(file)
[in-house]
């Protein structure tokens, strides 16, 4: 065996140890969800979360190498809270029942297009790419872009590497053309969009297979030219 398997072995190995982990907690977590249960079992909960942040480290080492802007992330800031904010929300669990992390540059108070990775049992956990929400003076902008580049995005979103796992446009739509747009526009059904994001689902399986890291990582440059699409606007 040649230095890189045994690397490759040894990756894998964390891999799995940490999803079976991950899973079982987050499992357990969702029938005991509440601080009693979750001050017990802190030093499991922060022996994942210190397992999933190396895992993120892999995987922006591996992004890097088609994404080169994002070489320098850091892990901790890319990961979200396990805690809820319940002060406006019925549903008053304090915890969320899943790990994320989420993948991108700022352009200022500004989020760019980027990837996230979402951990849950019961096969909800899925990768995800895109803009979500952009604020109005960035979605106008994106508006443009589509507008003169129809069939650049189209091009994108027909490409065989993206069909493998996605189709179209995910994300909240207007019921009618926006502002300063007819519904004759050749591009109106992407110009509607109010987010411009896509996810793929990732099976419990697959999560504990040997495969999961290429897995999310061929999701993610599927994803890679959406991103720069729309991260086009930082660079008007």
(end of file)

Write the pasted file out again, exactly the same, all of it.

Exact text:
[in-house]
């Protein structure tokens, strides 16, 4: 065996140890969800979360190498809270029942297009790419872009590497053309969009297979030219 398997072995190995982990907690977590249960079992909960942040480290080492802007992330800031904010929300669990992390540059108070990775049992956990929400003076902008580049995005979103796992446009739509747009526009059904994001689902399986890291990582440059699409606007 040649230095890189045994690397490759040894990756894998964390891999799995940490999803079976991950899973079982987050499992357990969702029938005991509440601080009693979750001050017990802190030093499991922060022996994942210190397992999933190396895992993120892999995987922006591996992004890097088609994404080169994002070489320098850091892990901790890319990961979200396990805690809820319940002060406006019925549903008053304090915890969320899943790990994320989420993948991108700022352009200022500004989020760019980027990837996230979402951990849950019961096969909800899925990768995800895109803009979500952009604020109005960035979605106008994106508006443009589509507008003169129809069939650049189209091009994108027909490409065989993206069909493998996605189709179209995910994300909240207007019921009618926006502002300063007819519904004759050749591009109106992407110009509607109010987010411009896509996810793929990732099976419990697959999560504990040997495969999961290429897995999310061929999701993610599927994803890679959406991103720069729309991260086009930082660079008007």